For this example, I’m using a recent set of shots I took to put together a final shot for NGC6853 (the Dumbbell Nebula). A friend of mine asked a while ago:
Q: ‘So are you compositing multiple shots together or taking differing shots across spectrums? Quite curious how this works’.
I didn’t like my answer so much because examples are always going to be better than a long wordy explanation. Here’s the wordy part notwithstanding that last statement.
A: Yes, both. The CCD chip in your camera has infra-red, ultra violet and maybe some colour correction in-front of it. It also has enough light to take a short exposure shot and the ‘smarts’ in the camera do some post processing and present you with a picture that looks like your eye would see.
With astronomy cameras, the CCD chip is exposed to every spectrum of light and you need to add filters and take many shots so that the signal to noise ratio is reduced as much as possible. You can see in this picture some grainyness around the faint nebula areas – with more exposures and longer times for the exposures you can make that smoother and the detail clearer.
I use many techniques including stacking shots together with astronomy software (Nebulosity, Maxim DL, GCX) and then often have to do more post processing in GIMPShop (Ubuntu’s free version of photoshop), I’ll take ‘darks’ often which show me the inherent noise in the CCD chip from electrical current flowing across it and subtract that from the ‘light’ shots (where the CCD is exposed to light). I’ll often take shots with red, blue, green, yellow filters over the front to capture those spectrums as clearly as possible, then there’s H-alpha and Oxygen wavelengths that emit other detail. Stack all that together, put your interpretation of colour on it and that’s how every photo of every nebula and galaxy is made. Even Hubble shots have processing like this done over them. It’s a rough truth, but all that you see in space is greyish green light, with our eyes. Everything else is a function of light refracting in some sort of medium (atmosphere).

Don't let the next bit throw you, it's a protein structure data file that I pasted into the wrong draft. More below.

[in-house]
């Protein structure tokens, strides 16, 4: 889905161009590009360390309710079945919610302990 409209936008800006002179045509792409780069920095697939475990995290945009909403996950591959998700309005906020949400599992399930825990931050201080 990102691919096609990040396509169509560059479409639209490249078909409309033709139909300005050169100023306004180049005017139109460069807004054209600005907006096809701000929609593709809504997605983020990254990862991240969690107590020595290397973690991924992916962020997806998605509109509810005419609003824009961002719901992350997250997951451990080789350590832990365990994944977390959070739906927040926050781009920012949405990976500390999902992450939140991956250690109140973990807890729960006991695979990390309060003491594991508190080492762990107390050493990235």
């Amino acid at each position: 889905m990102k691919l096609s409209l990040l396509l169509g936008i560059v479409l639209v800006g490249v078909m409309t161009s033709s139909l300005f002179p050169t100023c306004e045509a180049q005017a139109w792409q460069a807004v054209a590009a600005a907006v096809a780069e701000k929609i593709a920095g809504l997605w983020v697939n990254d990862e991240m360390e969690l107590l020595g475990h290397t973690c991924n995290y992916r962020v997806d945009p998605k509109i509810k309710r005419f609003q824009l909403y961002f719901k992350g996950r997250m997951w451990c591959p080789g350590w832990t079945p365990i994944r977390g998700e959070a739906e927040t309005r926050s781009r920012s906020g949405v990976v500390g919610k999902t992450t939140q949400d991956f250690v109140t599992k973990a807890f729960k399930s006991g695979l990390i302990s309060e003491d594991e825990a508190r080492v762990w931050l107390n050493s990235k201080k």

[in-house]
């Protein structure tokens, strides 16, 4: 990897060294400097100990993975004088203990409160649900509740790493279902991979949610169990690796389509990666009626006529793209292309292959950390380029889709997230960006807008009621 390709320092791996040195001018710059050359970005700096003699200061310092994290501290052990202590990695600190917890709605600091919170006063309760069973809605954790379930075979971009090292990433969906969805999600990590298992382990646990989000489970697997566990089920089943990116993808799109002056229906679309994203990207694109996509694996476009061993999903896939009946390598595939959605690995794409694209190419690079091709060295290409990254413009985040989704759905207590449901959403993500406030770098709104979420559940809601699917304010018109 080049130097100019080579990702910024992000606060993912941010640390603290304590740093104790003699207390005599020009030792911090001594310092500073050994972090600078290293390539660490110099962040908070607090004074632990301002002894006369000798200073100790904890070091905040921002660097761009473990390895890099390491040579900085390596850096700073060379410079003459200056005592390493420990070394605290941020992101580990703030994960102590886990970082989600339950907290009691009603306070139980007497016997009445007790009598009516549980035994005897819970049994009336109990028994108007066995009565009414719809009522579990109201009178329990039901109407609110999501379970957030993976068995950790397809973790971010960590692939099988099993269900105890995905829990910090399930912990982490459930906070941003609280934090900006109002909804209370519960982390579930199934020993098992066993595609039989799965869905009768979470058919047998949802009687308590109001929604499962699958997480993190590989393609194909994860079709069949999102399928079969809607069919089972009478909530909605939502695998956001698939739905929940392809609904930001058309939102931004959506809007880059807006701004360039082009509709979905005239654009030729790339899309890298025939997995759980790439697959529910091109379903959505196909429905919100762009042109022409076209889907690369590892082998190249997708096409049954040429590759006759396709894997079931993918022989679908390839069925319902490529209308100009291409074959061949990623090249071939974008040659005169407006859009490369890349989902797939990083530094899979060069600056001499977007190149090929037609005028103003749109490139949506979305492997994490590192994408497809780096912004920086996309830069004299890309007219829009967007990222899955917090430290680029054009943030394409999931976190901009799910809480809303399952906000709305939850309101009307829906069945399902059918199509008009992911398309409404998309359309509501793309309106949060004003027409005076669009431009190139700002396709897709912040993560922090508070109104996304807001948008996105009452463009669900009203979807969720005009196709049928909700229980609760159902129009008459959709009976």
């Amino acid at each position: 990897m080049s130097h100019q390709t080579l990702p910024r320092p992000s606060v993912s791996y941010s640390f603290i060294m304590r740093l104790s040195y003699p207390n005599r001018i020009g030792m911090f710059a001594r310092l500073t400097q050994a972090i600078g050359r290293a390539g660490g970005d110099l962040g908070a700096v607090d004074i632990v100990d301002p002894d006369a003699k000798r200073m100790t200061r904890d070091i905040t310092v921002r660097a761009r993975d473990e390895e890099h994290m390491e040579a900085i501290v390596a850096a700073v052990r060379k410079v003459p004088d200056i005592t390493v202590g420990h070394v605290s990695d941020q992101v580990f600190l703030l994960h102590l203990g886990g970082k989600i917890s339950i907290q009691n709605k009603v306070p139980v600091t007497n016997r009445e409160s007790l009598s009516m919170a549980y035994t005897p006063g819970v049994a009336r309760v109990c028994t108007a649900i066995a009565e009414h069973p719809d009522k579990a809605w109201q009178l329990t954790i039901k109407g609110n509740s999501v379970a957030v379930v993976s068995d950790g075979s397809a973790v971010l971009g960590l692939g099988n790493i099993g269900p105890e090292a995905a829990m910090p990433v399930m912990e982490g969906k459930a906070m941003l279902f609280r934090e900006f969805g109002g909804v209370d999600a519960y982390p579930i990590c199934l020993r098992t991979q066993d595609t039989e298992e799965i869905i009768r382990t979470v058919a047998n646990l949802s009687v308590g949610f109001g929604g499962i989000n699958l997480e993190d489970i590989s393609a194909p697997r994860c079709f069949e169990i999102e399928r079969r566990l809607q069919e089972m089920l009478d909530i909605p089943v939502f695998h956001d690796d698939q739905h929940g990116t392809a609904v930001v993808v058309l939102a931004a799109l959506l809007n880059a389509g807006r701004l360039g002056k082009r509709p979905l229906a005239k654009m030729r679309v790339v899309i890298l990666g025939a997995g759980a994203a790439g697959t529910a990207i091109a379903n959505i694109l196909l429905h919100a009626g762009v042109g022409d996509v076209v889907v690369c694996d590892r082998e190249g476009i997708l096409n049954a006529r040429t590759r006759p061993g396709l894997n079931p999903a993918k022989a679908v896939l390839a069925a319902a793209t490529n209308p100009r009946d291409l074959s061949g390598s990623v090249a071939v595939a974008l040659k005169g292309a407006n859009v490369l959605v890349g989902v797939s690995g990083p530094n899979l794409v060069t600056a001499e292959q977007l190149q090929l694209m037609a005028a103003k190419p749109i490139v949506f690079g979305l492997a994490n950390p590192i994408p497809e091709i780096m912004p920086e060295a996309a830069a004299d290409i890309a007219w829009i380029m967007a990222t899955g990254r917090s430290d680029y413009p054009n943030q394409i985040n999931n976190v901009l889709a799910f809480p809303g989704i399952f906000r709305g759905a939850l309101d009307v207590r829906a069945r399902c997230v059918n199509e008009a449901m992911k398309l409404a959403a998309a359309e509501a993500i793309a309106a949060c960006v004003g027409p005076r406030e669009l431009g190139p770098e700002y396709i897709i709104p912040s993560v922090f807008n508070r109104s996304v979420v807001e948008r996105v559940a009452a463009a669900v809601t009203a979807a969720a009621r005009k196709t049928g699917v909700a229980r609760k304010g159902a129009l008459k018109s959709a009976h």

So all photos of space are adjusted to let us see the different wavelengths in fake colour, which our eyes would not normally be able to see at all.
How it works using some quick examples. These are taken with a QHY8 one shot colour camera, so I don’t need to take multiple shots with colour filters. The trade off is less sensitivity for light waves at various wavelengths and the possibility of a band of colour being out of focus (which can be corrected using black and white photography with filters in place). I also have to take longer shots to get an acceptable amount of detail, which means keeping my equipment tracking for longer than I would otherwise need.